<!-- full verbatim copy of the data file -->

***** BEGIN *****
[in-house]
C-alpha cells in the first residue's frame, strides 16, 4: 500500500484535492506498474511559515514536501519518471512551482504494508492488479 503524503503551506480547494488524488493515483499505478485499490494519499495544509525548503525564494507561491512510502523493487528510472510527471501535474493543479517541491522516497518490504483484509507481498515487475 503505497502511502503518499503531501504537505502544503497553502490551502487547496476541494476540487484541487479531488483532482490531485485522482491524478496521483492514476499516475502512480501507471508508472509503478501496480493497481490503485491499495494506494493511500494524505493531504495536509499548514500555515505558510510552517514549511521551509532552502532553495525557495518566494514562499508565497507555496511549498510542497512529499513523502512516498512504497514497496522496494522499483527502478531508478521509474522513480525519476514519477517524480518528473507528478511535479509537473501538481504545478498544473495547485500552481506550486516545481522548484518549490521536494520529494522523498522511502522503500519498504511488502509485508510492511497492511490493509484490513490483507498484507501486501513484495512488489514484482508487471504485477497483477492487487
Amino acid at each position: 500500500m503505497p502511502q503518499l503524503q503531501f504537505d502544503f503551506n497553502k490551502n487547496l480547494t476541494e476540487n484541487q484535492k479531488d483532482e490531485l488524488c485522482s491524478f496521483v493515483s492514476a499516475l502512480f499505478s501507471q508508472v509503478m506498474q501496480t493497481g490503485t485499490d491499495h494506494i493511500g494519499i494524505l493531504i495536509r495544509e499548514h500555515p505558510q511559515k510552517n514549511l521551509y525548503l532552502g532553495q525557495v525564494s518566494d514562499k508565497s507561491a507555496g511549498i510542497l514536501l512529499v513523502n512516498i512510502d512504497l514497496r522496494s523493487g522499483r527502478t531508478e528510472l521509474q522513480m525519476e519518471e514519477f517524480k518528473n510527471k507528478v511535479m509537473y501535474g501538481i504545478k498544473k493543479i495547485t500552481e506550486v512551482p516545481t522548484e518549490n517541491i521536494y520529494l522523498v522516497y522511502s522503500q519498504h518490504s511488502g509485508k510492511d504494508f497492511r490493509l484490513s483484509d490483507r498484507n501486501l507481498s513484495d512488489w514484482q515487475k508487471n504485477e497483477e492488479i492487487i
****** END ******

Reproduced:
[in-house]
C-alpha cells in the first residue's frame, strides 16, 4: 500500500484535492506498474511559515514536501519518471512551482504494508492488479 503524503503551506480547494488524488493515483499505478485499490494519499495544509525548503525564494507561491512510502523493487528510472510527471501535474493543479517541491522516497518490504483484509507481498515487475 503505497502511502503518499503531501504537505502544503497553502490551502487547496476541494476540487484541487479531488483532482490531485485522482491524478496521483492514476499516475502512480501507471508508472509503478501496480493497481490503485491499495494506494493511500494524505493531504495536509499548514500555515505558510510552517514549511521551509532552502532553495525557495518566494514562499508565497507555496511549498510542497512529499513523502512516498512504497514497496522496494522499483527502478531508478521509474522513480525519476514519477517524480518528473507528478511535479509537473501538481504545478498544473495547485500552481506550486516545481522548484518549490521536494520529494522523498522511502522503500519498504511488502509485508510492511497492511490493509484490513490483507498484507501486501513484495512488489514484482508487471504485477497483477492487487
Amino acid at each position: 500500500m503505497p502511502q503518499l503524503q503531501f504537505d502544503f503551506n497553502k490551502n487547496l480547494t476541494e476540487n484541487q484535492k479531488d483532482e490531485l488524488c485522482s491524478f496521483v493515483s492514476a499516475l502512480f499505478s501507471q508508472v509503478m506498474q501496480t493497481g490503485t485499490d491499495h494506494i493511500g494519499i494524505l493531504i495536509r495544509e499548514h500555515p505558510q511559515k510552517n514549511l521551509y525548503l532552502g532553495q525557495v525564494s518566494d514562499k508565497s507561491a507555496g511549498i510542497l514536501l512529499v513523502n512516498i512510502d512504497l514497496r522496494s523493487g522499483r527502478t531508478e528510472l521509474q522513480m525519476e519518471e514519477f517524480k518528473n510527471k507528478v511535479m509537473y501535474g501538481i504545478k498544473k493543479i495547485t500552481e506550486v512551482p516545481t522548484e518549490n517541491i521536494y520529494l522523498v522516497y522511502s522503500q519498504h518490504s511488502g509485508k510492511d504494508f497492511r490493509l484490513s483484509d490483507r498484507n501486501l507481498s513484495d512488489w514484482q515487475k508487471n504485477e497483477e492488479i492487487i